2. MDMA (Ecstasy & Molly)
MDMA (Ecstasy), a synthetic drug with both psychedelic and stimulant effects, is typically consumed orally in pill form. Although MDMA is predominantly known as a club drug due to the prevalence of its use at nightclubs and parties called raves, it is also being used increasingly in other settings, such as college dorms. The effects of MDMA last between four and six hours and can include: confusion, depression, anxiety, sleeplessness, and paranoia. Physical effects of MDMA include muscle tension, involuntary teeth clenching (which is why some users suck on pacifiers), nausea, blurred vision, feeling of faintness, tremors, rapid eye movement, and sweating or chills. Rave attendees who use MDMA also risk dehydration, hyperthermia, and heart or kidney failure. MDMA use also damages parts of the brain that are critical to thought and memory.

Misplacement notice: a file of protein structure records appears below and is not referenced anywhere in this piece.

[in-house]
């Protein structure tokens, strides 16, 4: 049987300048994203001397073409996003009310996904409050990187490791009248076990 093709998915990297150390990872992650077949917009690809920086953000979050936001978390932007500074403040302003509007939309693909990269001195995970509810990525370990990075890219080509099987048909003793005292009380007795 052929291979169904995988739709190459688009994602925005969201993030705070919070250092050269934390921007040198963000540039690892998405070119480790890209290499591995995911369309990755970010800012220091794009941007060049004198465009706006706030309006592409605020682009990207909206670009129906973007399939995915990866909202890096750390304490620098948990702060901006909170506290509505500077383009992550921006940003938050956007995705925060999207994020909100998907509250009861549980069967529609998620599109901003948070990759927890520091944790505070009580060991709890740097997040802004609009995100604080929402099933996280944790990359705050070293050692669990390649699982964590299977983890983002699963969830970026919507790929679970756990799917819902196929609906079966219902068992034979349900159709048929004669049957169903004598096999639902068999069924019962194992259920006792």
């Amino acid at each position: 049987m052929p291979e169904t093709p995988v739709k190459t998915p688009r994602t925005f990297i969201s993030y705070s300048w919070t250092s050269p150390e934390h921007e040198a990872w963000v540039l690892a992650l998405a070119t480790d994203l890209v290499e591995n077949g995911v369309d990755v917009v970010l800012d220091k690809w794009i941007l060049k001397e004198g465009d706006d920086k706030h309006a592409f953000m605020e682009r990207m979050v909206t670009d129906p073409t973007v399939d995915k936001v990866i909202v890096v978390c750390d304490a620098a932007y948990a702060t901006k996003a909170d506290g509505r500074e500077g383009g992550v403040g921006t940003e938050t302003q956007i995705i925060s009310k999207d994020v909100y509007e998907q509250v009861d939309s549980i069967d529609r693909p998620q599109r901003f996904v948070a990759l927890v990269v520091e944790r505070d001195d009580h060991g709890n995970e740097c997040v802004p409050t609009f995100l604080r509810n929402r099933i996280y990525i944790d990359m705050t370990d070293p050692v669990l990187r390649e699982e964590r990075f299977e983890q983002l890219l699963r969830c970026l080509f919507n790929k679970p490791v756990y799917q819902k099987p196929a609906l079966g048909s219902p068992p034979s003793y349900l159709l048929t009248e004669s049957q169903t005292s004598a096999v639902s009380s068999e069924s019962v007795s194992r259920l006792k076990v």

Nearly half (49.5 percent) of the U.S. college students surveyed as part of the Monitoring the Future Study reported using marijuana at least once during their lifetimes. Approximately 35 percent (34.7 percent) of college students had used marijuana at least one time during the past year. 19.7 percent were current users of marijuana (meaning they used marijuana at least once during the month prior to being surveyed).